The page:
Our St. Paul Peace Vigil paid tribute yesterday to Scotty-Come-Lately's admissions and received rousing honks from the 10,000 plus inquiring minds motoring beneath us. Obviously these four hard questions: "Who died?" Who lied?" "Who pays?" and "Who profits?" (originally inspired by a song by Emma's Revolution) provoked some thought. Or maybe it was just that perfect shade of pink that caught their attention.
In any event, it turns out very few Americans can answer any of these questions very well. Answers to (presumably the easiest) one: "Who died?" are even hard to come by. For instance by March 2008, the main stream media had done such a good job of keeping news about the Iraq War off the front page, that only 28 percent of Americans knew that 4,000 military personnel had been killed in the conflict, according to a survey by the Pew Research Center for the People & the Press.
McClellan's book has actually opened a whole new category of answers to the "Who profits?" question. In addition to the Halliburton and Blackwater type companies, we now see that "tell all" book writers and enablers among the media can profit too. How many TV viewers caught the double hypocrisy yesterday in watching McClellan being grilled by Tim Russert as to whether McClellan intends to pocket all the proceeds of his book? Instead of stammering something about giving a portion of his book proceeds to support the troops, wouldn't it have been refreshing to hear McClellan shoot back a similar question as to whether Russert should consider doing some penance for his own war enabling? Wouldn't the ethical thing be for Russert to donate a portion of his own huge salary to Iraq veterans and other victims of the war?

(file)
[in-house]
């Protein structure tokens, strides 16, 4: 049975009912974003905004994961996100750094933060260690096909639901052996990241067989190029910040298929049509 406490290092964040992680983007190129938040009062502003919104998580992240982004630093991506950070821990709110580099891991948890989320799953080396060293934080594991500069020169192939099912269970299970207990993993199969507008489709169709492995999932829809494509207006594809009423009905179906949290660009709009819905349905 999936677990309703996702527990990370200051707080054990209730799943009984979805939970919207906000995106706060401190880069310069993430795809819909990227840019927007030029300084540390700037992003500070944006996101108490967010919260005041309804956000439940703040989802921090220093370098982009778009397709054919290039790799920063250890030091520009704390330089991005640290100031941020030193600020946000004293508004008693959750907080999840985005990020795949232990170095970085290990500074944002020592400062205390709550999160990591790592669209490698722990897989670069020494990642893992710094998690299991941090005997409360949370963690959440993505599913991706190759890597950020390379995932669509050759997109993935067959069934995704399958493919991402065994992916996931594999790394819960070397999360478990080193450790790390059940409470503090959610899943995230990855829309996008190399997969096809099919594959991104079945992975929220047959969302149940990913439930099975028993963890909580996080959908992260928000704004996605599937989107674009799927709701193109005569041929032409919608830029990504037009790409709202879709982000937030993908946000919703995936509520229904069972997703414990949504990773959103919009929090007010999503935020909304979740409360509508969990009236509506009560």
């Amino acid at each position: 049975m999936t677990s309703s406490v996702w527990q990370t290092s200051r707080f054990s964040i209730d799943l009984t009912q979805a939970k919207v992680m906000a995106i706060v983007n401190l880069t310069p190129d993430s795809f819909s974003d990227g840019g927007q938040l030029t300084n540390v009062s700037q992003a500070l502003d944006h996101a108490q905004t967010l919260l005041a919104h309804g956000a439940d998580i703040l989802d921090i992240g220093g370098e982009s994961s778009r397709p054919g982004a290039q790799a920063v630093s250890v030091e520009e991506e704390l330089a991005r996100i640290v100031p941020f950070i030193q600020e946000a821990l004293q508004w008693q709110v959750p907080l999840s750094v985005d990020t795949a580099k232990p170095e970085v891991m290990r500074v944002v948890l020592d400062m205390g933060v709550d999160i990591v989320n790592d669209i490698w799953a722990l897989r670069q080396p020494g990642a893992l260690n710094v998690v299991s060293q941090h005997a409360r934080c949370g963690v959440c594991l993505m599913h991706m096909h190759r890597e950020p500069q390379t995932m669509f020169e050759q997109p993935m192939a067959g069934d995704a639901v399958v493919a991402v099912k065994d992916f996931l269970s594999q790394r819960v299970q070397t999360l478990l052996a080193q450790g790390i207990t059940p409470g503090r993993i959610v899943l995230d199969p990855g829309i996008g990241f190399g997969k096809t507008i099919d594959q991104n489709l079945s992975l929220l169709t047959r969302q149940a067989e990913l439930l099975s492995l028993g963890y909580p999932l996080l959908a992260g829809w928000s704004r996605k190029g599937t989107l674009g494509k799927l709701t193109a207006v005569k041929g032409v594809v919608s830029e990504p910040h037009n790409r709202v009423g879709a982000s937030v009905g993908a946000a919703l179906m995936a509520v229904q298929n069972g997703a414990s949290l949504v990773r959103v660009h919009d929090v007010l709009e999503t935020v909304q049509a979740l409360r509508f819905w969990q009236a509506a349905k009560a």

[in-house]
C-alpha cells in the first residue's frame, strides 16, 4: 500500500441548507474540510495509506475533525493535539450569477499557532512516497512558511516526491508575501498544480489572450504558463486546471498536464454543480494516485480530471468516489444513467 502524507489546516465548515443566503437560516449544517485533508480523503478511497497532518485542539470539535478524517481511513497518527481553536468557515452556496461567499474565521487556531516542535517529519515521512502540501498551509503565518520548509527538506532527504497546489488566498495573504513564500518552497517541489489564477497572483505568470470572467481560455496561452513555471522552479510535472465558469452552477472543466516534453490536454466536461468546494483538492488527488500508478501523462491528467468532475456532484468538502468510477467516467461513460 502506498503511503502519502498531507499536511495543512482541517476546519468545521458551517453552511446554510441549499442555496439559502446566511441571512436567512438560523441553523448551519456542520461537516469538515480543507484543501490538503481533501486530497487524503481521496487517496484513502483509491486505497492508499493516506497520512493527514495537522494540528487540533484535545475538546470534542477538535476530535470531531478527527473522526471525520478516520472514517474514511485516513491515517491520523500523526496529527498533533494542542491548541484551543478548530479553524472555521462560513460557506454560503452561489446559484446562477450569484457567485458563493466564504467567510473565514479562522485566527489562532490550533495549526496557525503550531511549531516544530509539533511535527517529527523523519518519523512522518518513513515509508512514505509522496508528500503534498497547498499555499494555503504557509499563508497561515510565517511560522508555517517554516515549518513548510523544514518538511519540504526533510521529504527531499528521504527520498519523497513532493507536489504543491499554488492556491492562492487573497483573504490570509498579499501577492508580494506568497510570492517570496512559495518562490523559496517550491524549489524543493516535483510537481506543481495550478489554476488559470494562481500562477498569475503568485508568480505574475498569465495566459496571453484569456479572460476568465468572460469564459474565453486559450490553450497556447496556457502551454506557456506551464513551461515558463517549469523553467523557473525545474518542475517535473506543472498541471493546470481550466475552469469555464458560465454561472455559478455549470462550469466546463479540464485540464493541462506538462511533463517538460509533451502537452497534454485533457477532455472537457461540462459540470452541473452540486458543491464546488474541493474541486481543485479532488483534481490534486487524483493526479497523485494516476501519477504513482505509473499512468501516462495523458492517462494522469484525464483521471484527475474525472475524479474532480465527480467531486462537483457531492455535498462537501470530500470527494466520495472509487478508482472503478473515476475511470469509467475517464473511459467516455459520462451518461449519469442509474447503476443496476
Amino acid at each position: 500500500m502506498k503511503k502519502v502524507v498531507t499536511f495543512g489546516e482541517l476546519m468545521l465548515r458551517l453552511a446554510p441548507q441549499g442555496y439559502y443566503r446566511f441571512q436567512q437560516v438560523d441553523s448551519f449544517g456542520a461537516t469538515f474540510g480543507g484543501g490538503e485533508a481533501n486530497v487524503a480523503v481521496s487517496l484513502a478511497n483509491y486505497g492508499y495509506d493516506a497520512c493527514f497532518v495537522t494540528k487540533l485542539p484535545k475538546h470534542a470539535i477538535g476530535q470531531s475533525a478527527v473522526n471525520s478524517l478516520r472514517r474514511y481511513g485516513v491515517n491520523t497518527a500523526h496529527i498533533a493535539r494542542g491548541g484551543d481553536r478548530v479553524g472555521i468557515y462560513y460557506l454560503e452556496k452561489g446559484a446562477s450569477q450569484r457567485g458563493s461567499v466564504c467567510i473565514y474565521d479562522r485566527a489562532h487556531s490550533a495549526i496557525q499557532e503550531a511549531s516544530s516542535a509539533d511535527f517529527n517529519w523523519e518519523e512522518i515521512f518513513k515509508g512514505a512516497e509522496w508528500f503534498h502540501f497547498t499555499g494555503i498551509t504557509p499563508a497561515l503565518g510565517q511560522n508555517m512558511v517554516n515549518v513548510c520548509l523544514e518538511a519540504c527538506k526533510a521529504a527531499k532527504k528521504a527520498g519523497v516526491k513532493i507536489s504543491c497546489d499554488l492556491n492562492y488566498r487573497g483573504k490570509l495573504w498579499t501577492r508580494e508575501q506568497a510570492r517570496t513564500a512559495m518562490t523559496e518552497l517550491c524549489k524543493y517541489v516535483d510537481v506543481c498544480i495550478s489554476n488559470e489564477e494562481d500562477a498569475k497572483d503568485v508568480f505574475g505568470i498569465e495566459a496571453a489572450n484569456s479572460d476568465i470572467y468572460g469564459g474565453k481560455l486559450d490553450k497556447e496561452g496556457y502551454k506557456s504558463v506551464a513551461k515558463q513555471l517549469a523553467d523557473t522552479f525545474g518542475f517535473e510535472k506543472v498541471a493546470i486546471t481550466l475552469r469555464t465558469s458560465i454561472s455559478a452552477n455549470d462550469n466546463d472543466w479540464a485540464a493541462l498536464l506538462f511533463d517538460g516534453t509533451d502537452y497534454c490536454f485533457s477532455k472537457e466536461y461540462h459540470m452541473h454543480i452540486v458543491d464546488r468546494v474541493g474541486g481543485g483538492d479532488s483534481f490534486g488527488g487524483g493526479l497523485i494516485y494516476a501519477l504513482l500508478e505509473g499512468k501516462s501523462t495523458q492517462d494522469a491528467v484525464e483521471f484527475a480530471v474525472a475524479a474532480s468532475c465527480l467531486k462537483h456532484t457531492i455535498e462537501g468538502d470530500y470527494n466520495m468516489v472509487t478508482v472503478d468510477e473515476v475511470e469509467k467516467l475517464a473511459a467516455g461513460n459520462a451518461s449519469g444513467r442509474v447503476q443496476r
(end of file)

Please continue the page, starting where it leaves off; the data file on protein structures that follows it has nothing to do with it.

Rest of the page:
While it probably will take many more insiders to write books before we have all the answers to the hard questions, I'll venture a guess that there's considerable overlap between the answers to the questions:"Who lied?" and "Who profits?"
So I'm going to try and learn something at the National Media Reform Conference being held in Minneapolis this coming weekend. But unless or until the Fourth Estate starts doing its job and telling the truth, it looks like we'll just have to keep painting these provocative banners and standing vigil.